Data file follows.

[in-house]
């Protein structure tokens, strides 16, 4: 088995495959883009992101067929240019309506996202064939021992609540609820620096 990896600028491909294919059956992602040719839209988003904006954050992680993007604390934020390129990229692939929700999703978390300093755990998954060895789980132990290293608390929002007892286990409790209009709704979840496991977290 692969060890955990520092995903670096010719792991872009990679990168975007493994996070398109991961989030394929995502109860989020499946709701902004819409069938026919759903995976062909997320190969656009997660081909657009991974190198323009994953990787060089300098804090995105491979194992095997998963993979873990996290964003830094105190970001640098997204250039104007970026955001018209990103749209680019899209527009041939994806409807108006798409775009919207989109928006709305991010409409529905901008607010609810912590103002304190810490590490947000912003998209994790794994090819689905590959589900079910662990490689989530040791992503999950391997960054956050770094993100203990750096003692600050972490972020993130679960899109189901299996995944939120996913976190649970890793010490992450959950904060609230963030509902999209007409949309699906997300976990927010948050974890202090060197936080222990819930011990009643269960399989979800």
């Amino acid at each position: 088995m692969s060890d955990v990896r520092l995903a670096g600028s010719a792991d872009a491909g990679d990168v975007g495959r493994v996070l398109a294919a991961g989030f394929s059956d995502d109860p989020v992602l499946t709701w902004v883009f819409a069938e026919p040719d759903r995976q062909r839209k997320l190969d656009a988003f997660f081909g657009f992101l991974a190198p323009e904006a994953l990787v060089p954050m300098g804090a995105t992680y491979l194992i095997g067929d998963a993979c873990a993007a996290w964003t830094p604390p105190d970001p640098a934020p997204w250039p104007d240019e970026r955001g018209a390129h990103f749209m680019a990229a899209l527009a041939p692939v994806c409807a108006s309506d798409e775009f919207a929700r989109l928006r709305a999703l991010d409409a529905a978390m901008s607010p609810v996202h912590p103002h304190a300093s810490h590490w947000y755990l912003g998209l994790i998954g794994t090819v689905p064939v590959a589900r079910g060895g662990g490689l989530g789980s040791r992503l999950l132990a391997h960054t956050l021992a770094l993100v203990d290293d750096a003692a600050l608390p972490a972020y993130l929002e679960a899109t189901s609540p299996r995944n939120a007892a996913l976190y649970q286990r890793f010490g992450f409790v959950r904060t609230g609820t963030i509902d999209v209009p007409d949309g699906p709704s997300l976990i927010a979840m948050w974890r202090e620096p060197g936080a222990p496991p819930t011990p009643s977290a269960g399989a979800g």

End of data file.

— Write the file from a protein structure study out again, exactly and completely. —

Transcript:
[in-house]
């Protein structure tokens, strides 16, 4: 088995495959883009992101067929240019309506996202064939021992609540609820620096 990896600028491909294919059956992602040719839209988003904006954050992680993007604390934020390129990229692939929700999703978390300093755990998954060895789980132990290293608390929002007892286990409790209009709704979840496991977290 692969060890955990520092995903670096010719792991872009990679990168975007493994996070398109991961989030394929995502109860989020499946709701902004819409069938026919759903995976062909997320190969656009997660081909657009991974190198323009994953990787060089300098804090995105491979194992095997998963993979873990996290964003830094105190970001640098997204250039104007970026955001018209990103749209680019899209527009041939994806409807108006798409775009919207989109928006709305991010409409529905901008607010609810912590103002304190810490590490947000912003998209994790794994090819689905590959589900079910662990490689989530040791992503999950391997960054956050770094993100203990750096003692600050972490972020993130679960899109189901299996995944939120996913976190649970890793010490992450959950904060609230963030509902999209007409949309699906997300976990927010948050974890202090060197936080222990819930011990009643269960399989979800």
């Amino acid at each position: 088995m692969s060890d955990v990896r520092l995903a670096g600028s010719a792991d872009a491909g990679d990168v975007g495959r493994v996070l398109a294919a991961g989030f394929s059956d995502d109860p989020v992602l499946t709701w902004v883009f819409a069938e026919p040719d759903r995976q062909r839209k997320l190969d656009a988003f997660f081909g657009f992101l991974a190198p323009e904006a994953l990787v060089p954050m300098g804090a995105t992680y491979l194992i095997g067929d998963a993979c873990a993007a996290w964003t830094p604390p105190d970001p640098a934020p997204w250039p104007d240019e970026r955001g018209a390129h990103f749209m680019a990229a899209l527009a041939p692939v994806c409807a108006s309506d798409e775009f919207a929700r989109l928006r709305a999703l991010d409409a529905a978390m901008s607010p609810v996202h912590p103002h304190a300093s810490h590490w947000y755990l912003g998209l994790i998954g794994t090819v689905p064939v590959a589900r079910g060895g662990g490689l989530g789980s040791r992503l999950l132990a391997h960054t956050l021992a770094l993100v203990d290293d750096a003692a600050l608390p972490a972020y993130l929002e679960a899109t189901s609540p299996r995944n939120a007892a996913l976190y649970q286990r890793f010490g992450f409790v959950r904060t609230g609820t963030i509902d999209v209009p007409d949309g699906p709704s997300l976990i927010a979840m948050w974890r202090e620096p060197g936080a222990p496991p819930t011990p009643s977290a269960g399989a979800g």